Day 3 of the “Veronica Mars” movie shoot found Rob Thomas battling mixed emotions. On the one hand, he was directing this improbable project, which had been funded by a groundbreaking Kickstarter campaign that brought his detective character back to life six years after the CW canceled the TV series, and on this day in June was going to be filming Kristen Bell in a variety of iconic Veronica shots as she took surveillance photos of the apartment of Gia Goodman (Krysten Ritter, one of many alums of the series to return for the movie). On the other hand, he was still reeling from the previous night”s NBA Finals Game 6, where his beloved San Antonio Spurs blew a championship-winning game in the closing moments(*).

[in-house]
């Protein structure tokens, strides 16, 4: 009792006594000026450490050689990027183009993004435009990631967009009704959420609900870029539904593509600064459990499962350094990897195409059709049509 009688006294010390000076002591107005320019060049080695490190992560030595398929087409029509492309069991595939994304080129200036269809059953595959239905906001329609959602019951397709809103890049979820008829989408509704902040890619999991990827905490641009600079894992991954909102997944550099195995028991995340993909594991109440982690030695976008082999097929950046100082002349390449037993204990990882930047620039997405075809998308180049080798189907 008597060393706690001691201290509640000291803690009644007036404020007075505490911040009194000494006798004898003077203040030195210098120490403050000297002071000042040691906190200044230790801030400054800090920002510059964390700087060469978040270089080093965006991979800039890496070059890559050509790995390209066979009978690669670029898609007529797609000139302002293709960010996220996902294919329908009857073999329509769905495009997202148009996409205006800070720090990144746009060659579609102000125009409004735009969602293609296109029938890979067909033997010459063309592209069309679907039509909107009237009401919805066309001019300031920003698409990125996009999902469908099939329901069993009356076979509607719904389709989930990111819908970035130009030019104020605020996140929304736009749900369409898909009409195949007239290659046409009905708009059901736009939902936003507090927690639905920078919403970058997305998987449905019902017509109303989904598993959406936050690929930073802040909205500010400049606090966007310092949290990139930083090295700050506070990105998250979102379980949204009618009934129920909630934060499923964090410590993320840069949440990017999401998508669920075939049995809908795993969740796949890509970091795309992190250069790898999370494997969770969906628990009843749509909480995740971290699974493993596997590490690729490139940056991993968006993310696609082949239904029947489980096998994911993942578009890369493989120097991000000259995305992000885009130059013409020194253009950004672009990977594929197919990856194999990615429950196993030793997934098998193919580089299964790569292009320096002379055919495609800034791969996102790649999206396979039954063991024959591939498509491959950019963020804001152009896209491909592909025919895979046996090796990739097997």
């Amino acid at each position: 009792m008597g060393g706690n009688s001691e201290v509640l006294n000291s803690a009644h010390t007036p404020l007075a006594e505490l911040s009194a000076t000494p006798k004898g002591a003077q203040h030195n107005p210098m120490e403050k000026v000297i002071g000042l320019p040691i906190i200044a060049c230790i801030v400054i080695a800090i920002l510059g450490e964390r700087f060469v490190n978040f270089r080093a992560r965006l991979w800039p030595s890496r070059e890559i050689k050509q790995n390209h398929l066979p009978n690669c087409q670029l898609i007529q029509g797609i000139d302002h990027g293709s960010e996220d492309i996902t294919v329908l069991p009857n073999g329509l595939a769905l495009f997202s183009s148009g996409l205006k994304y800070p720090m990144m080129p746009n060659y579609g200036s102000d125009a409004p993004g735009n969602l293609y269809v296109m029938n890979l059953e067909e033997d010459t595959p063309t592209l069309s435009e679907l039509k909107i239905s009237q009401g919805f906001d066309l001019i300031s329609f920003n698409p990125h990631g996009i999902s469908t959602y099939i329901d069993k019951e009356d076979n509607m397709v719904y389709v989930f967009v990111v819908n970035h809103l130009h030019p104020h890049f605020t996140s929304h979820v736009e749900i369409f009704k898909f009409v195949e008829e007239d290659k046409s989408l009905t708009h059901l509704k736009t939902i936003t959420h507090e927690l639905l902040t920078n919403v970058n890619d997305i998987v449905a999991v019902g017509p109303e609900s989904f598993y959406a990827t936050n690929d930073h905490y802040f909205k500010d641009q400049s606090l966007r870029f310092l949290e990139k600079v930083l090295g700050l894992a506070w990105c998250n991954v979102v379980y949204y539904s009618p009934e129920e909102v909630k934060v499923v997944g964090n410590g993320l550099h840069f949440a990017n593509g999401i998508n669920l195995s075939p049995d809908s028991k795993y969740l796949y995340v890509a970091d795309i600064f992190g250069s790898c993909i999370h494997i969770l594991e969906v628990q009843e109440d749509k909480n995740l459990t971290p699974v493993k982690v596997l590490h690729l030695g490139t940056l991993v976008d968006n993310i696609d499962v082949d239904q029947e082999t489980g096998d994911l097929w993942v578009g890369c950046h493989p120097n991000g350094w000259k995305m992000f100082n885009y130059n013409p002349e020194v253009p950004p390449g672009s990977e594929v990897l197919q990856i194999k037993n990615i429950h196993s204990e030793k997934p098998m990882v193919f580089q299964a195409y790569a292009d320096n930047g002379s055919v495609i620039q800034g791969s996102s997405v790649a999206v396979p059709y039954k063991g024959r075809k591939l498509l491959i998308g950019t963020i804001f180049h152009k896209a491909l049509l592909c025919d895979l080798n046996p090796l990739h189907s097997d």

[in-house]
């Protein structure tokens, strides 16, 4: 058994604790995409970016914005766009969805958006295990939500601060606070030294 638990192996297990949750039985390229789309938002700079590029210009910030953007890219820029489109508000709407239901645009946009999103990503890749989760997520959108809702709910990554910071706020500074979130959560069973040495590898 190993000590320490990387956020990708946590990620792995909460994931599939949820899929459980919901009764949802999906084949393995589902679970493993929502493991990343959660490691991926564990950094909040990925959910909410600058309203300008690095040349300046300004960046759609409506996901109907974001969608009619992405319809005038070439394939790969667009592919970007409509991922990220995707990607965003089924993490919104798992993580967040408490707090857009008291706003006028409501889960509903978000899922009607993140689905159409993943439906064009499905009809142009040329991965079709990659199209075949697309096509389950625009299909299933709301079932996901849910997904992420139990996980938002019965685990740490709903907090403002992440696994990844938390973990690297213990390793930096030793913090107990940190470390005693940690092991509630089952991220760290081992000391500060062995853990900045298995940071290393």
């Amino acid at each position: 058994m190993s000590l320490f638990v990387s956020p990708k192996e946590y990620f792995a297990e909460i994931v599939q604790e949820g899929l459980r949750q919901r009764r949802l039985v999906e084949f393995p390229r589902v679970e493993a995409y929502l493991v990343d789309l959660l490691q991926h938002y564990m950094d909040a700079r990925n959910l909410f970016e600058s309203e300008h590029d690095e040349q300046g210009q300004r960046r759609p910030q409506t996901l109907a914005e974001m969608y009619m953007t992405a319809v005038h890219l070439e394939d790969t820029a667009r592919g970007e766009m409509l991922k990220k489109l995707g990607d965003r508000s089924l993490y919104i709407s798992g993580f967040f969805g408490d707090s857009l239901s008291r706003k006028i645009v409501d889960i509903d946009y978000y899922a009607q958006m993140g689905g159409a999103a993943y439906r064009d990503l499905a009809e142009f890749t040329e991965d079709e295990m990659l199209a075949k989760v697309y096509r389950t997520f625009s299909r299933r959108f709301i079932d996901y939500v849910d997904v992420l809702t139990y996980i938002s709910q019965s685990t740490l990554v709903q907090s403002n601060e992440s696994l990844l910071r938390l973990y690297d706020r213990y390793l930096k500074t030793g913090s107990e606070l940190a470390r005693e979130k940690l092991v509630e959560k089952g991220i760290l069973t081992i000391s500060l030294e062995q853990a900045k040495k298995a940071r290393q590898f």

(*) Despite my reassuring words to Thomas below, the Spurs would go on to lose Game 7 as well, and the title.
As I sat down with Thomas in his production trailer to discuss what it felt like now that the movie was a reality (it will be released on March 14), he was first distracted by thoughts of Spurs-Heat.
So third day, how are you feeling?
Rob Thomas: Great, with the exception that my life ended last night when the Spurs lost.
Rob Thomas: We were at lunch, which for this production wound up being 8:00 last night, and going down the elevator back to base camp, the Spurs took the lead. We were up five inside of a minute. I was already allowing myself to celebrate. There’s never been a more painful loss that I have witnessed. Literally I just kept hitting refresh on my phone. I was obliterated. I had to leave lunch. I had to go back and just sit in the empty set and try to gather myself to direct the second half of the night. I live and die with the Spurs. And to be seconds away from an improbable championship – I’m wrecked.